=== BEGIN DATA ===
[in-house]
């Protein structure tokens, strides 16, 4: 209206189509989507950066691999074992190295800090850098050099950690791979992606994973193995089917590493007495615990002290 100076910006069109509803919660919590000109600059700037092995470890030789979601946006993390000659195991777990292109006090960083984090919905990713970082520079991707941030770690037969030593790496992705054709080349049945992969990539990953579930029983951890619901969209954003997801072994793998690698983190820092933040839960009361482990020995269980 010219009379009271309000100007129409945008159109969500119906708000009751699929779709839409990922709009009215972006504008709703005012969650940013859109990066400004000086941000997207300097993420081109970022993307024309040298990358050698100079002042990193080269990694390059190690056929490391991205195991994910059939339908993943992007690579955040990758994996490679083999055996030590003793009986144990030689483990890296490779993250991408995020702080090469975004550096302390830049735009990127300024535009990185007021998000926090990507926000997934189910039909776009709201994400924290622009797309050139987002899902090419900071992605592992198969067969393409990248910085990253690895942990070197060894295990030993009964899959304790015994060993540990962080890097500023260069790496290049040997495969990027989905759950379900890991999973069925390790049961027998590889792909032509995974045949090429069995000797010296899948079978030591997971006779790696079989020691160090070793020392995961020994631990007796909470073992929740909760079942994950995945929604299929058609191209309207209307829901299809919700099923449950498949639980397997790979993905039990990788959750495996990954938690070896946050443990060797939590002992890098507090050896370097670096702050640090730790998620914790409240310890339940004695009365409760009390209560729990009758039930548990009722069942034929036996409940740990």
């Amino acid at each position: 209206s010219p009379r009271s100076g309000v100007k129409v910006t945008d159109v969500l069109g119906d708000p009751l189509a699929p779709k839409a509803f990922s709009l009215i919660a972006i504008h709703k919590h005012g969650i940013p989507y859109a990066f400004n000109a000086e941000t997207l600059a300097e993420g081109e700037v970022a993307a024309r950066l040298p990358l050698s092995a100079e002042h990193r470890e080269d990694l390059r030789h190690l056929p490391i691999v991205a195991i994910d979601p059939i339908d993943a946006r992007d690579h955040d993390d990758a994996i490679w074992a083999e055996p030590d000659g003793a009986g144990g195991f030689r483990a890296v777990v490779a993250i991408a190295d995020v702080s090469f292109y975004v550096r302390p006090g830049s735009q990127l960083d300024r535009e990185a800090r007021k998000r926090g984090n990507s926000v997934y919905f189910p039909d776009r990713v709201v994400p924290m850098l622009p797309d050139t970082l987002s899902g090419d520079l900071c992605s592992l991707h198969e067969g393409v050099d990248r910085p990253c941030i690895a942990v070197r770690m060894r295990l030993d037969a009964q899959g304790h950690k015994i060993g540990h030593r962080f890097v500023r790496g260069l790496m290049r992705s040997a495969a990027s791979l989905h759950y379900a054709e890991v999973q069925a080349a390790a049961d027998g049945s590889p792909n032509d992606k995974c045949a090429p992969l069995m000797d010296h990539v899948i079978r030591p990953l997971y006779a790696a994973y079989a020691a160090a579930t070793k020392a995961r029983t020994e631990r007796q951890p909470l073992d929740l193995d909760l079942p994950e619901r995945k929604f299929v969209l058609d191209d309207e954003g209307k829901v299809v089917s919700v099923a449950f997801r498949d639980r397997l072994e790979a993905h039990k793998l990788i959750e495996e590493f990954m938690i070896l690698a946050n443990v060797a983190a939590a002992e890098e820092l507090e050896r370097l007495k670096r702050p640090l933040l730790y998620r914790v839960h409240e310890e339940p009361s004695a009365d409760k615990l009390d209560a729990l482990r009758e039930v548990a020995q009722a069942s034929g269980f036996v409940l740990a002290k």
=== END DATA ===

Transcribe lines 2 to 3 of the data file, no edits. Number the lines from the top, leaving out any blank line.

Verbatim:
């Protein structure tokens, strides 16, 4: 209206189509989507950066691999074992190295800090850098050099950690791979992606994973193995089917590493007495615990002290 100076910006069109509803919660919590000109600059700037092995470890030789979601946006993390000659195991777990292109006090960083984090919905990713970082520079991707941030770690037969030593790496992705054709080349049945992969990539990953579930029983951890619901969209954003997801072994793998690698983190820092933040839960009361482990020995269980 010219009379009271309000100007129409945008159109969500119906708000009751699929779709839409990922709009009215972006504008709703005012969650940013859109990066400004000086941000997207300097993420081109970022993307024309040298990358050698100079002042990193080269990694390059190690056929490391991205195991994910059939339908993943992007690579955040990758994996490679083999055996030590003793009986144990030689483990890296490779993250991408995020702080090469975004550096302390830049735009990127300024535009990185007021998000926090990507926000997934189910039909776009709201994400924290622009797309050139987002899902090419900071992605592992198969067969393409990248910085990253690895942990070197060894295990030993009964899959304790015994060993540990962080890097500023260069790496290049040997495969990027989905759950379900890991999973069925390790049961027998590889792909032509995974045949090429069995000797010296899948079978030591997971006779790696079989020691160090070793020392995961020994631990007796909470073992929740909760079942994950995945929604299929058609191209309207209307829901299809919700099923449950498949639980397997790979993905039990990788959750495996990954938690070896946050443990060797939590002992890098507090050896370097670096702050640090730790998620914790409240310890339940004695009365409760009390209560729990009758039930548990009722069942034929036996409940740990």
């Amino acid at each position: 209206s010219p009379r009271s100076g309000v100007k129409v910006t945008d159109v969500l069109g119906d708000p009751l189509a699929p779709k839409a509803f990922s709009l009215i919660a972006i504008h709703k919590h005012g969650i940013p989507y859109a990066f400004n000109a000086e941000t997207l600059a300097e993420g081109e700037v970022a993307a024309r950066l040298p990358l050698s092995a100079e002042h990193r470890e080269d990694l390059r030789h190690l056929p490391i691999v991205a195991i994910d979601p059939i339908d993943a946006r992007d690579h955040d993390d990758a994996i490679w074992a083999e055996p030590d000659g003793a009986g144990g195991f030689r483990a890296v777990v490779a993250i991408a190295d995020v702080s090469f292109y975004v550096r302390p006090g830049s735009q990127l960083d300024r535009e990185a800090r007021k998000r926090g984090n990507s926000v997934y919905f189910p039909d776009r990713v709201v994400p924290m850098l622009p797309d050139t970082l987002s899902g090419d520079l900071c992605s592992l991707h198969e067969g393409v050099d990248r910085p990253c941030i690895a942990v070197r770690m060894r295990l030993d037969a009964q899959g304790h950690k015994i060993g540990h030593r962080f890097v500023r790496g260069l790496m290049r992705s040997a495969a990027s791979l989905h759950y379900a054709e890991v999973q069925a080349a390790a049961d027998g049945s590889p792909n032509d992606k995974c045949a090429p992969l069995m000797d010296h990539v899948i079978r030591p990953l997971y006779a790696a994973y079989a020691a160090a579930t070793k020392a995961r029983t020994e631990r007796q951890p909470l073992d929740l193995d909760l079942p994950e619901r995945k929604f299929v969209l058609d191209d309207e954003g209307k829901v299809v089917s919700v099923a449950f997801r498949d639980r397997l072994e790979a993905h039990k793998l990788i959750e495996e590493f990954m938690i070896l690698a946050n443990v060797a983190a939590a002992e890098e820092l507090e050896r370097l007495k670096r702050p640090l933040l730790y998620r914790v839960h409240e310890e339940p009361s004695a009365d409760k615990l009390d209560a729990l482990r009758e039930v548990a020995q009722a069942s034929g269980f036996v409940l740990a002290k």